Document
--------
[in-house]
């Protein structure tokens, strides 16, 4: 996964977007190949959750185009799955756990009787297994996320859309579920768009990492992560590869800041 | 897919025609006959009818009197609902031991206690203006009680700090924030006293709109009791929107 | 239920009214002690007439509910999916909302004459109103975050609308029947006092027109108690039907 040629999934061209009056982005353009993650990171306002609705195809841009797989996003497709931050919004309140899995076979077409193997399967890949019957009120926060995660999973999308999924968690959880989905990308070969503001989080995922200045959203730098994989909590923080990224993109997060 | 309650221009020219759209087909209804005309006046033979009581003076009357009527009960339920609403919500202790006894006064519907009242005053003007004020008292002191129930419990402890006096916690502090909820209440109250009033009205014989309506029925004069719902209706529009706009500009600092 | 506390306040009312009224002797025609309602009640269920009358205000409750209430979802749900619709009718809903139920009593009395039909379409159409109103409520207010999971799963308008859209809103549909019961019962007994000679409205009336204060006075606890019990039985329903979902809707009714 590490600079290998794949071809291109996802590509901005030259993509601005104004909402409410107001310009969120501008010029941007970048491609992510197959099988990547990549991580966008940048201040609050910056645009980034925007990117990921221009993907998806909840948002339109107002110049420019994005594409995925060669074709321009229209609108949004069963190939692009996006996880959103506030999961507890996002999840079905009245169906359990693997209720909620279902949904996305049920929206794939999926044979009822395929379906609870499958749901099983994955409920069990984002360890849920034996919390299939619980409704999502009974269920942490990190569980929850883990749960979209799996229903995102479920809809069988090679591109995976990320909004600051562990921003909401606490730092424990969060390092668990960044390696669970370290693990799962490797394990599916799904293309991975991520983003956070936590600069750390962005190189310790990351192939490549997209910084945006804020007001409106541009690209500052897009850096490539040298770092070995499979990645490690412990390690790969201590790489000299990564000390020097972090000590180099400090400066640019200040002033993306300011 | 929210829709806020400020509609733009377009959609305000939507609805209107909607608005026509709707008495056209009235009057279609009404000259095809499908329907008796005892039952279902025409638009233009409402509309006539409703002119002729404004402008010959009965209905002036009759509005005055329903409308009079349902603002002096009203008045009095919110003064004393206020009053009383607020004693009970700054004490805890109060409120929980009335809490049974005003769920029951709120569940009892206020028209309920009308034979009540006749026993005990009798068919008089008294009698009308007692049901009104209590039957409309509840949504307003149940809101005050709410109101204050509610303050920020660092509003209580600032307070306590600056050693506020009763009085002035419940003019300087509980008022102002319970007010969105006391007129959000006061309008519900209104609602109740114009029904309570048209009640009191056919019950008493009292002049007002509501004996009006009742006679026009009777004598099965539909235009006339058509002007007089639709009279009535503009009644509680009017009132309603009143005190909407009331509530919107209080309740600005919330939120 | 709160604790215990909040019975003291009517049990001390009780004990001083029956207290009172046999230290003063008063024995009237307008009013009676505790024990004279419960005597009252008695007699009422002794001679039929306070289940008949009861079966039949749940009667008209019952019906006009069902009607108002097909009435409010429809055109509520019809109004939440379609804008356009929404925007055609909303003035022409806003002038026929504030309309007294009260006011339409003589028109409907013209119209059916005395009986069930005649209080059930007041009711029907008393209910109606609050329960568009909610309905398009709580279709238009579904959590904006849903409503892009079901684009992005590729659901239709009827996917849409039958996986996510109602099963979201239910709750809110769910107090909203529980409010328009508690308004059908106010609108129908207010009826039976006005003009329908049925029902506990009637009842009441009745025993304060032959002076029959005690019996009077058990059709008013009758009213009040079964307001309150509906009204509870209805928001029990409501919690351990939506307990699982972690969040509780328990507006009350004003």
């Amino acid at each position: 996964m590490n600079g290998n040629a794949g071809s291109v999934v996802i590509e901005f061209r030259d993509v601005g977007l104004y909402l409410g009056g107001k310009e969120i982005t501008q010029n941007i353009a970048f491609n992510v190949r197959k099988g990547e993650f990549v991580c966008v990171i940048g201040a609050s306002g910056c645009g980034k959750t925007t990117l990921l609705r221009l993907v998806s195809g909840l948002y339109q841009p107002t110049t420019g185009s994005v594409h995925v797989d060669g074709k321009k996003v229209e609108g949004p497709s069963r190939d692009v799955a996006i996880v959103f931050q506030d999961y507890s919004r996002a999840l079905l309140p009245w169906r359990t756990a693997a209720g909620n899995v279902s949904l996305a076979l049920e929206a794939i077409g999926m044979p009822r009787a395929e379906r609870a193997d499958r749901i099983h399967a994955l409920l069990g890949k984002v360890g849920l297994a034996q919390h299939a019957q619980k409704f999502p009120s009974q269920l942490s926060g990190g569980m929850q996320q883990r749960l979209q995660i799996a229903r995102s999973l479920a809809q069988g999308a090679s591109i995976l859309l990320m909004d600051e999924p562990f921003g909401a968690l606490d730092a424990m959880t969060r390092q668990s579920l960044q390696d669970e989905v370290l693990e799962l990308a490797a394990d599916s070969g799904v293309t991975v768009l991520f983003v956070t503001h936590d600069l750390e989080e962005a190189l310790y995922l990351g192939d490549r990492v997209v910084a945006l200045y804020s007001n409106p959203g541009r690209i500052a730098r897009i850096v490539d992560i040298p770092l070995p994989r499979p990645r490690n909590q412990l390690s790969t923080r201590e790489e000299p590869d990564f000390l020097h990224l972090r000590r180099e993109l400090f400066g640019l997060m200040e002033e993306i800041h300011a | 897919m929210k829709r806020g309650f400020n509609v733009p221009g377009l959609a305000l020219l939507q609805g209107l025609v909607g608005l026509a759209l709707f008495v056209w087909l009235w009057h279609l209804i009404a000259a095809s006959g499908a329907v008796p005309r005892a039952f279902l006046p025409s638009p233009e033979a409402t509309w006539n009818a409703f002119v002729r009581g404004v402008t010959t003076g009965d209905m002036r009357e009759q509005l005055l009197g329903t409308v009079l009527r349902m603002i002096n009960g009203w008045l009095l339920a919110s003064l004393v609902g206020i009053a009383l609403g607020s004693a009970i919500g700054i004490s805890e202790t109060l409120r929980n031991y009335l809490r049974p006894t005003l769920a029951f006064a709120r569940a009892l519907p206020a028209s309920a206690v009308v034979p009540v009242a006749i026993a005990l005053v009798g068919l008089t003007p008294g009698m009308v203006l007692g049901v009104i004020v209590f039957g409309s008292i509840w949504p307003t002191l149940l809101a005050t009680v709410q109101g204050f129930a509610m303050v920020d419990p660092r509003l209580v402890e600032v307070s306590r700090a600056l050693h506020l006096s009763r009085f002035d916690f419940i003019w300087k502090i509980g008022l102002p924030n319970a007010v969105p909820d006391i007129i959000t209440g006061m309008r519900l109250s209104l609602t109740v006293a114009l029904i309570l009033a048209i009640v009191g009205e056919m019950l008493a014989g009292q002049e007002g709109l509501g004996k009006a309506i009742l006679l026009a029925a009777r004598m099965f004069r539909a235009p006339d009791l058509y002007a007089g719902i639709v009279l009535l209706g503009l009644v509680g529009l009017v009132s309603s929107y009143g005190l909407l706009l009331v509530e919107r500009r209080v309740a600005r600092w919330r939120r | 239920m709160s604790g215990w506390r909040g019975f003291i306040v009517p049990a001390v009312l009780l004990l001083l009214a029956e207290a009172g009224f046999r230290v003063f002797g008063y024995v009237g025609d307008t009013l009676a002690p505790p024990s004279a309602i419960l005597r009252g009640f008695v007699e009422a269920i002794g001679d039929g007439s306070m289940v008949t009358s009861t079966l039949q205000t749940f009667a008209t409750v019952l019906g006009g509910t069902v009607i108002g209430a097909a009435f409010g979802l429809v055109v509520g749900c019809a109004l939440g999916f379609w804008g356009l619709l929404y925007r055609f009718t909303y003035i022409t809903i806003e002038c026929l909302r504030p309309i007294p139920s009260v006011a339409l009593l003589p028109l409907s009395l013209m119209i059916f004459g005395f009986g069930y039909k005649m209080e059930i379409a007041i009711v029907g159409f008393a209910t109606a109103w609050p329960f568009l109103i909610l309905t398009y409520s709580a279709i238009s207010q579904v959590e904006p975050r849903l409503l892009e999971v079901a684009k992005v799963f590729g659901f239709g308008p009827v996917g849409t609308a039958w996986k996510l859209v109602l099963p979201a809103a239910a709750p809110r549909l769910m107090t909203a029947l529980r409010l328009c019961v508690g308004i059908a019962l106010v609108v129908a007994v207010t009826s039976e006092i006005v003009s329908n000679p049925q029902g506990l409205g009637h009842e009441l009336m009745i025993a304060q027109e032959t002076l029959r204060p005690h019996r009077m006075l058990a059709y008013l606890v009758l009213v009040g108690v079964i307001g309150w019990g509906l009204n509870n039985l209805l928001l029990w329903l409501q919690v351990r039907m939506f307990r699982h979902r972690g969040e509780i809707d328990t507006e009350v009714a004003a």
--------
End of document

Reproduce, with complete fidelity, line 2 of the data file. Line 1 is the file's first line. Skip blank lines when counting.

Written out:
């Protein structure tokens, strides 16, 4: 996964977007190949959750185009799955756990009787297994996320859309579920768009990492992560590869800041 | 897919025609006959009818009197609902031991206690203006009680700090924030006293709109009791929107 | 239920009214002690007439509910999916909302004459109103975050609308029947006092027109108690039907 040629999934061209009056982005353009993650990171306002609705195809841009797989996003497709931050919004309140899995076979077409193997399967890949019957009120926060995660999973999308999924968690959880989905990308070969503001989080995922200045959203730098994989909590923080990224993109997060 | 309650221009020219759209087909209804005309006046033979009581003076009357009527009960339920609403919500202790006894006064519907009242005053003007004020008292002191129930419990402890006096916690502090909820209440109250009033009205014989309506029925004069719902209706529009706009500009600092 | 506390306040009312009224002797025609309602009640269920009358205000409750209430979802749900619709009718809903139920009593009395039909379409159409109103409520207010999971799963308008859209809103549909019961019962007994000679409205009336204060006075606890019990039985329903979902809707009714 590490600079290998794949071809291109996802590509901005030259993509601005104004909402409410107001310009969120501008010029941007970048491609992510197959099988990547990549991580966008940048201040609050910056645009980034925007990117990921221009993907998806909840948002339109107002110049420019994005594409995925060669074709321009229209609108949004069963190939692009996006996880959103506030999961507890996002999840079905009245169906359990693997209720909620279902949904996305049920929206794939999926044979009822395929379906609870499958749901099983994955409920069990984002360890849920034996919390299939619980409704999502009974269920942490990190569980929850883990749960979209799996229903995102479920809809069988090679591109995976990320909004600051562990921003909401606490730092424990969060390092668990960044390696669970370290693990799962490797394990599916799904293309991975991520983003956070936590600069750390962005190189310790990351192939490549997209910084945006804020007001409106541009690209500052897009850096490539040298770092070995499979990645490690412990390690790969201590790489000299990564000390020097972090000590180099400090400066640019200040002033993306300011 | 929210829709806020400020509609733009377009959609305000939507609805209107909607608005026509709707008495056209009235009057279609009404000259095809499908329907008796005892039952279902025409638009233009409402509309006539409703002119002729404004402008010959009965209905002036009759509005005055329903409308009079349902603002002096009203008045009095919110003064004393206020009053009383607020004693009970700054004490805890109060409120929980009335809490049974005003769920029951709120569940009892206020028209309920009308034979009540006749026993005990009798068919008089008294009698009308007692049901009104209590039957409309509840949504307003149940809101005050709410109101204050509610303050920020660092509003209580600032307070306590600056050693506020009763009085002035419940003019300087509980008022102002319970007010969105006391007129959000006061309008519900209104609602109740114009029904309570048209009640009191056919019950008493009292002049007002509501004996009006009742006679026009009777004598099965539909235009006339058509002007007089639709009279009535503009009644509680009017009132309603009143005190909407009331509530919107209080309740600005919330939120 | 709160604790215990909040019975003291009517049990001390009780004990001083029956207290009172046999230290003063008063024995009237307008009013009676505790024990004279419960005597009252008695007699009422002794001679039929306070289940008949009861079966039949749940009667008209019952019906006009069902009607108002097909009435409010429809055109509520019809109004939440379609804008356009929404925007055609909303003035022409806003002038026929504030309309007294009260006011339409003589028109409907013209119209059916005395009986069930005649209080059930007041009711029907008393209910109606609050329960568009909610309905398009709580279709238009579904959590904006849903409503892009079901684009992005590729659901239709009827996917849409039958996986996510109602099963979201239910709750809110769910107090909203529980409010328009508690308004059908106010609108129908207010009826039976006005003009329908049925029902506990009637009842009441009745025993304060032959002076029959005690019996009077058990059709008013009758009213009040079964307001309150509906009204509870209805928001029990409501919690351990939506307990699982972690969040509780328990507006009350004003």